Employers are hiring again, but which ones are paying wages that keep up with inflation and which ones aren’t?

Inflation is hot as is the labor market, but the March jobs report showed there aren’t many jobs where wage growth will withstand high prices.

That is, with a few exceptions, which may indicate a lot about where consumer demand is headed as pandemic concerns fade.

In a healthy-looking jobs report that showed the economy adding 431,000 jobs, average hourly earnings increased to $31.73. That’s a 5.6% increase in average hourly earnings from the same point last year, the Bureau of Labor Statistics said Friday.

Make no mistake, a 5.6% increase is solid.

In fact, the workers you need to look back to the early 1980s, plus quick moments early in the pandemic, to find such large year-over-year increases. Hourly earnings growth was 0.4% from February to March.

However, the prices are rising even fasteraccording to widely observed inflation indicators.

The Consumer Price Index reached 7.9% in February, and some economists worry that the March figures will rise further and capture the domino effect of the Russian invasion of Ukraine.

Another price indicator favored by the Federal Reserve, the personal consumption price index, reached 6.4% in February, according to this week’s data.

Against that backdrop, there are only a handful of sectors where, at least for the March jobs report, year-over-year wage growth keeps pace with inflation:

• In transportation and warehousing jobs, the year-over-year growth rate of hourly earnings was 7.9%. Paying an average hourly rate of $27.79, these workers have been much needed with ecommerce sales are booming and supply chains trying to unravel. March jobs for this sector were “essentially unchanged,” after big gains in February and January, the Bureau of Labor Statistics said.

• In leisure and hospitality jobs, year-on-year growth was even higher, at 11.8%. Hotels, restaurants and bars continued to hire staff, accounting for about a quarter of all March job gains and paying an average of $19.68 an hour in March. The sector still has 1.5 million fewer workers than before the pandemic, according to figures from the labor department.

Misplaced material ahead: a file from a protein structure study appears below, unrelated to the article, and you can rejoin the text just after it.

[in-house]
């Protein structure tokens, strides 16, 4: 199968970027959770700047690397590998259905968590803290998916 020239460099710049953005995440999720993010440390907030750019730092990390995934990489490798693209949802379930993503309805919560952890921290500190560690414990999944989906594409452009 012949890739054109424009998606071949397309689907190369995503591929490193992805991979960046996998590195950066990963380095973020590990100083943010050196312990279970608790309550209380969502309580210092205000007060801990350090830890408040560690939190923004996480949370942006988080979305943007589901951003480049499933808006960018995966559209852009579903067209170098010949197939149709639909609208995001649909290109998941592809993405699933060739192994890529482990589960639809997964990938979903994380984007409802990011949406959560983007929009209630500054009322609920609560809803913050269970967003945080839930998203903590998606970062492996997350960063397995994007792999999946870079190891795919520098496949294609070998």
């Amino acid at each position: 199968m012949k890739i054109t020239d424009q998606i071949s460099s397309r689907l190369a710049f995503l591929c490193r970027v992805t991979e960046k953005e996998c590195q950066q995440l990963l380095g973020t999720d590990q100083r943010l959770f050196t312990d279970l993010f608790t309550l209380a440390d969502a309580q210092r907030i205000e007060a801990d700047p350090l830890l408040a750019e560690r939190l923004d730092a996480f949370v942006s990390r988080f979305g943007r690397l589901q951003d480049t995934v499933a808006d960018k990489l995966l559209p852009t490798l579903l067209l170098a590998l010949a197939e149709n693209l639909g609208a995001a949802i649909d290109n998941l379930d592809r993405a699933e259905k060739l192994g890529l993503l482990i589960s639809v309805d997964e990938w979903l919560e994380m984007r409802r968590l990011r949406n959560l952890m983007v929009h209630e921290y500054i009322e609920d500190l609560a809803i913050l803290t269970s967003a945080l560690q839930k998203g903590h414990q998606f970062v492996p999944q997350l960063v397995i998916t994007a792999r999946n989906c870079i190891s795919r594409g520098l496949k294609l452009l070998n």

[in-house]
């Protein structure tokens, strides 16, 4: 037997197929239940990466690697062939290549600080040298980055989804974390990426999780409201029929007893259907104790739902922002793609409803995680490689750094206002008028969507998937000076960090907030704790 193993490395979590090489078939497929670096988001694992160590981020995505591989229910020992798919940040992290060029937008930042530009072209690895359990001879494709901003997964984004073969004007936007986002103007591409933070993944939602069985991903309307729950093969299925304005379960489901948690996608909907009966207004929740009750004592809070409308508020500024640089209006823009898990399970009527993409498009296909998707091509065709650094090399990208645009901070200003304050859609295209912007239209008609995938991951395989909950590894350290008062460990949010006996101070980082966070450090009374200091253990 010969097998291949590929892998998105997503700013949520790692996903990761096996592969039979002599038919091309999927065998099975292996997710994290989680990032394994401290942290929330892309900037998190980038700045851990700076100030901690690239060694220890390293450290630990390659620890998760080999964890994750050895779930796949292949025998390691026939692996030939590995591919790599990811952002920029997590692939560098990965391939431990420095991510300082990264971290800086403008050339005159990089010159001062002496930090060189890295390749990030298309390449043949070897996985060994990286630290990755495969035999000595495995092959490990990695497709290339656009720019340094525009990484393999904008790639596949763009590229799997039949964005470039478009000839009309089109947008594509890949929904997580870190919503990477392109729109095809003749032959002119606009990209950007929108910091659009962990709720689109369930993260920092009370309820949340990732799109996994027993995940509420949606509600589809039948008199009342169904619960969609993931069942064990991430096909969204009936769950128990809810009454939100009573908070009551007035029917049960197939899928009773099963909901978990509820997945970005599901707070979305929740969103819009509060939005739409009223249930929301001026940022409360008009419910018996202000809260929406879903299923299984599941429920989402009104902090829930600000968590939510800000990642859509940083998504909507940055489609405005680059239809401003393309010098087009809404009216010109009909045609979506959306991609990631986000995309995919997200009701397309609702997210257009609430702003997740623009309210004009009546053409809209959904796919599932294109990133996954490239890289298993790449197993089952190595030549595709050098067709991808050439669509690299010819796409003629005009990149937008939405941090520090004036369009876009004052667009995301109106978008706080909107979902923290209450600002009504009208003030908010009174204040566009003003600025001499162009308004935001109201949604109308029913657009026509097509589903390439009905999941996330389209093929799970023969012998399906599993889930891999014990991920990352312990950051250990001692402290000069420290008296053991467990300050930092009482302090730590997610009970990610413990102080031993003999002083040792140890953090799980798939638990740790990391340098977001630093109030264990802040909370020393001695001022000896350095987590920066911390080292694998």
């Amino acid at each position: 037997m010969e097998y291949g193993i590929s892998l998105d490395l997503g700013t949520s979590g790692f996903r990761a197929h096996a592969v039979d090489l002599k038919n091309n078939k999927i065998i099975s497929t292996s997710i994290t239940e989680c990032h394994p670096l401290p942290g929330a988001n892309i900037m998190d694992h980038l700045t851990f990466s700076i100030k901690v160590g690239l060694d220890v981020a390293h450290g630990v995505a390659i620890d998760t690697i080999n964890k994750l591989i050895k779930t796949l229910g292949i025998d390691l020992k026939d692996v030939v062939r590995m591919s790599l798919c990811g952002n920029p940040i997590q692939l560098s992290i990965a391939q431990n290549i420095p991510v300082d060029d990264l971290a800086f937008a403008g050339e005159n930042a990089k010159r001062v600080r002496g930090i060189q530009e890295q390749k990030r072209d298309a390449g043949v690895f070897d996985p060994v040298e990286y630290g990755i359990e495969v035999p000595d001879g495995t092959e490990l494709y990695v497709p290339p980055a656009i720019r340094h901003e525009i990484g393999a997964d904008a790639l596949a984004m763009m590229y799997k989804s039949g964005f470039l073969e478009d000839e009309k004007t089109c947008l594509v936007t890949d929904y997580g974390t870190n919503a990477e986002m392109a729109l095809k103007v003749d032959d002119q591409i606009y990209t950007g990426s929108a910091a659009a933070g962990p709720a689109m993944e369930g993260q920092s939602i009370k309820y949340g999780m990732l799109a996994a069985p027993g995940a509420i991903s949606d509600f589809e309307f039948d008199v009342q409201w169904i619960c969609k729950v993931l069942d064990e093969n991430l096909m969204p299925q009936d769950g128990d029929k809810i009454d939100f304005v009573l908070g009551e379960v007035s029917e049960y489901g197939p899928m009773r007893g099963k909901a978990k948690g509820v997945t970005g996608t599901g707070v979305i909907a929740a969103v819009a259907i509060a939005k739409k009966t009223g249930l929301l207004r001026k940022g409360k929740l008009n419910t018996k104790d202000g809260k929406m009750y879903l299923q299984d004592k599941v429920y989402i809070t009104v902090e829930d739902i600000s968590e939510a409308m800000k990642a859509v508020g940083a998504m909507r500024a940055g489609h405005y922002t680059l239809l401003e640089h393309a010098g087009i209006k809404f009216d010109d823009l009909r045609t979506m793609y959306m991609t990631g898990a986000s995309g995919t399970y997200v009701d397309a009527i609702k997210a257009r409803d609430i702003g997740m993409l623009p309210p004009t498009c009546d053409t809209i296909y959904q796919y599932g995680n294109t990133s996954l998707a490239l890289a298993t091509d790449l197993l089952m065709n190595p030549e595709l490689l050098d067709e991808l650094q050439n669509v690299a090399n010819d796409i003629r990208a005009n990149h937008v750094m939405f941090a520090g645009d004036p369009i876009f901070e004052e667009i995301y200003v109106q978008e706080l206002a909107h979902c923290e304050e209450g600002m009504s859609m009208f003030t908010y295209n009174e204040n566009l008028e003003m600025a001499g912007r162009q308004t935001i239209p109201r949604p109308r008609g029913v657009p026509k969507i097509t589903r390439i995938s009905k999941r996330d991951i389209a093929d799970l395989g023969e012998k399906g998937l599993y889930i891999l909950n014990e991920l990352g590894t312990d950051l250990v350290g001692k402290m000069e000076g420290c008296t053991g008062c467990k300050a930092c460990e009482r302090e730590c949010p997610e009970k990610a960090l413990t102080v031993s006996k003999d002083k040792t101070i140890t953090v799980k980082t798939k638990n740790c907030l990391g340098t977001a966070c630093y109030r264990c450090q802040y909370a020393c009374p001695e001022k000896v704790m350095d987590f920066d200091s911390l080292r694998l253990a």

Apply the Fed’s preferred measure of inflation, with its 6.4% reading in February, and a couple more points stand out.

• Jobs in retail trade saw average hourly earnings growth of 6.5%, paying an average of $22.89 per hour. This sector includes work in everything from supermarkets to gas stations, clothing, hardware and more. In March, retail business owners hired an additional 49,000 people.

• Jobs in “business and professional services” increased 6.6%, paying an average of $38.18 per hour. In March, this sector, which encompasses all kinds of white-collar work from accountants and lawyers to call centers and administrative staff, added 102,000 jobs.

“Jobs aside, the key figure in this report is the modest 0.4% rebound in average hourly earnings, which were up just 0.1% in February. A soft impression, out of nowhere, it is easy to dismiss as noise, but two is harder to ignore; three would be final, so the April number is now very important,” Ian Shepherdson, chief economist at Pantheon Macroeconomics, said in a note.

In times of high inflation, the concern is that a nasty feedback loop will develop, where high costs push wages up, leading to even higher prices and higher wages in what is called a “wage price spiral”.

“Without rapid and sustained wage growth, an inflation spike cannot spiral,” Shepherdson wrote.

The latest report showed strong job growth, but there are downsides, and they won’t be taken for granted, according to Dawit Kebede, a senior economist at the National Association of Credit Unions.

“The continued increase in wage growth will lead to more price increases as companies pass these costs on to consumers. This affects low-wage workers who are already struggling to make ends meet with price increases on general consumer items.”

“People are making more money, finding better jobs, and after decades of being mistreated and paid very little, more and more American workers now have real power to earn better wages and do what is best for themselves and their families.
their families”, president Joe Biden said on Friday.

His Republican critics point out that it’s not that simple, that wages are affected by inflation and government policies, which they say are part of the problem.

Representative Jim Baird of Indiana tweeted“There is little relief for working people as inflation continues to outpace wage rates, and until Democrats adopt fiscally responsible policies, the American people will continue to suffer.”

Previous post Louisiana Homeowners Insurance Market Crashes Under the Weight of 600,000 Claims | News
Next post These 3 Painfully Obvious Mistakes Are 401(k) Killers | Smart Switch: Personal Finance
%d bloggers like this: